Your Bill of Rights … for Survivors of Sexual Assault

‘Wow.  That’s a lot of rights!’

The first time I read this, I was sitting with a group of incredible women – all of them were beautiful, talented, intelligent, strong, funny – and they shared one other thing in common:  all were survivors of childhood sexual abuse.

As such, most (if not all) had experienced the loss of knowing and being able to honor some of their most fundamental rights as human beings.  We read this at the close of the group, and one of the women commented, “Wow. That’s a lot of rights!” with a huge smile on her face.  I agree; this is a lot of rights, and they are all YOURS, truly and fully (please read on … ):

Survivor’s Bill of Rights  (from WINGS Handbook, 2008, 2nd Edition)

  • I have the right to healing and wellness.
  • I have the right to make a decision or the freedom to postpone my decision.
  • I have the right to accept that I am human, make mistakes, learn from them, and go on with my life.
  • I have the right to participate in and enjoy sexual pleasure.  Even if I am not yet ready, I claim my right to know that this can be mine.
  • I have the right to joy and happiness right now, today, at this time in my life.
  • I have the right to my anger.  I have the right to turn it into my healing.
  • I have the right not to be numb – to feel any way I do at any given time.
  • I have the right to honor my coping skills.  I can choose what coping skills are still valid and necessary and change others at my own pace.  I can also revert back to them if I need to – they have served me well.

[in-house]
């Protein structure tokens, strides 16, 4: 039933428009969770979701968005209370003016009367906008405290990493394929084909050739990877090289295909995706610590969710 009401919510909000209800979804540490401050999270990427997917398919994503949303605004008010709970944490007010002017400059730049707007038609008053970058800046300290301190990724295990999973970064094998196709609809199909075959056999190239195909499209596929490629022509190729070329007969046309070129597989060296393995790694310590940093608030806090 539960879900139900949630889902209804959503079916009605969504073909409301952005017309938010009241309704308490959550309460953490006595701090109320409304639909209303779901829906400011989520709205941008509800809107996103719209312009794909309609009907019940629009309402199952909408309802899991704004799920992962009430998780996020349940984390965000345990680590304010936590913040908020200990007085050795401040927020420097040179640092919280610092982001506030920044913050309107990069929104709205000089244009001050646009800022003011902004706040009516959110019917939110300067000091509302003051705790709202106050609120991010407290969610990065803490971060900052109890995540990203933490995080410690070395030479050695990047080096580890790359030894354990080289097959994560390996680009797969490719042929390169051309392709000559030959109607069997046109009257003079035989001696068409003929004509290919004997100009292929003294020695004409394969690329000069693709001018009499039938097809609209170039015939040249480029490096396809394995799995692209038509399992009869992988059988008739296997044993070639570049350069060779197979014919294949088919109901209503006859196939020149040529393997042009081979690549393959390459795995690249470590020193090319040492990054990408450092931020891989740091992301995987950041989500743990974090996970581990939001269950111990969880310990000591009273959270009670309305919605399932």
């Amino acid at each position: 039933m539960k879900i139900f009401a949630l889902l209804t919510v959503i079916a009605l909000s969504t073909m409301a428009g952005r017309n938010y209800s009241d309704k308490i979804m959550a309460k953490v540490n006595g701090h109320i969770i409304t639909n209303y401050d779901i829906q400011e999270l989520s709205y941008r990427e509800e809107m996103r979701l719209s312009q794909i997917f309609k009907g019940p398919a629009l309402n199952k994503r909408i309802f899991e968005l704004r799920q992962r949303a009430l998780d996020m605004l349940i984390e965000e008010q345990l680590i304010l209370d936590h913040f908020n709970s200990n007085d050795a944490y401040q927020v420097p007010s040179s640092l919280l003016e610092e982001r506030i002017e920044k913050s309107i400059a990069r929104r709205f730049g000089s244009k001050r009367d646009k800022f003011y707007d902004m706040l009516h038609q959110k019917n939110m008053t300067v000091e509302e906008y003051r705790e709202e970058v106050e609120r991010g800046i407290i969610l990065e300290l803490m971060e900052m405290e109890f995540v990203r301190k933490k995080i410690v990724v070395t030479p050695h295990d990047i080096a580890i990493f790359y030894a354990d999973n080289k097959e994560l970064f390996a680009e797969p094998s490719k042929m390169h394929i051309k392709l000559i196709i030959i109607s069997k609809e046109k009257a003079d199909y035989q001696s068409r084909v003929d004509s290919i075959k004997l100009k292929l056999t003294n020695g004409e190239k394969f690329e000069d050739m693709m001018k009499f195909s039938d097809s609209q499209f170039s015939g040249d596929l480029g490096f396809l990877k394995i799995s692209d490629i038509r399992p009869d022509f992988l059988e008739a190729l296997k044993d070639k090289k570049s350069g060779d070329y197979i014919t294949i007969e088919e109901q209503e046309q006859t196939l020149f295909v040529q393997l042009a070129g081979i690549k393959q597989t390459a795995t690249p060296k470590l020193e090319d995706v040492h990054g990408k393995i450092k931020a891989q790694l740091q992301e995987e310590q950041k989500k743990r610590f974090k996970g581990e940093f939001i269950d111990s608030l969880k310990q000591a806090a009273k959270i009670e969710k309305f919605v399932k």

• I have the right to be heard, to be validated, and disconnect from those who seek to harm or invalidate me, including my family of origin.
  • I have the right to protect and nurture my inner child – to re-parent her or him and to allow her or him to grow and play.
  • I have the right to love and support in all my relationships, to expect respect for my physical, emotional, and sexual well-being.
  • I have the right to safe touch, and to protect myself from all inappropriate behavior.
  • I have the right to love myself, be loved, and be accepted as I am, good points and flaws.
  • I have the right to set boundaries and limits, to say no to anyone including myself.
  • I have the right to grieve for my losses, and not feel guilt for that which was not my fault.
  • I have the right to grow and change, in myself, my relationships, and in all aspects of my life.
  • I have the right to learn to trust others and to trust in degrees as it is earned.
  • I have the right to forgive myself, and to choose whether or not to forgive my abusers.
  • I have the right to be ME.  To accept myself as a unique, precious, priceless individual who deserves the very best of all things.  I deserve to be the person I was created to be.
  • I have the right to see myself as a strong, courageous person who is reclaiming his or her own life.  I am powerful and determined.

If you are an individual with a history of childhood sexual abuse, or sexual assault in adulthood, I’m guessing a few of these really hit home as you read them.  It’s unfortunately quite normal for experiences from the past to sneak into the present moment, and to rob us of not only the ability to fully enjoy our lives, but even to rob us of our most basic human rights.

I encourage you to seek out the support of a trauma-trained therapist who can help you reclaim your life – and your many rights – as you heal from these past experiences.

If you are in the Denver-Boulder area, and are a survivor of childhood sexual abuse, check out the WINGS Foundation, which runs therapist-facilitated support groups for survivors, both men and women.  If you are a survivor of sexual assault or rape as an adult, check out the Blue Bench (formerly RAAP), which provides prevention and care for sexual assault survivors.

And, a PDF of this Bill of Rights, for you, here: Survivor’sBillofRightsHANDOUT_KDunn_0913

What is going on with me? Common Symptoms of Trauma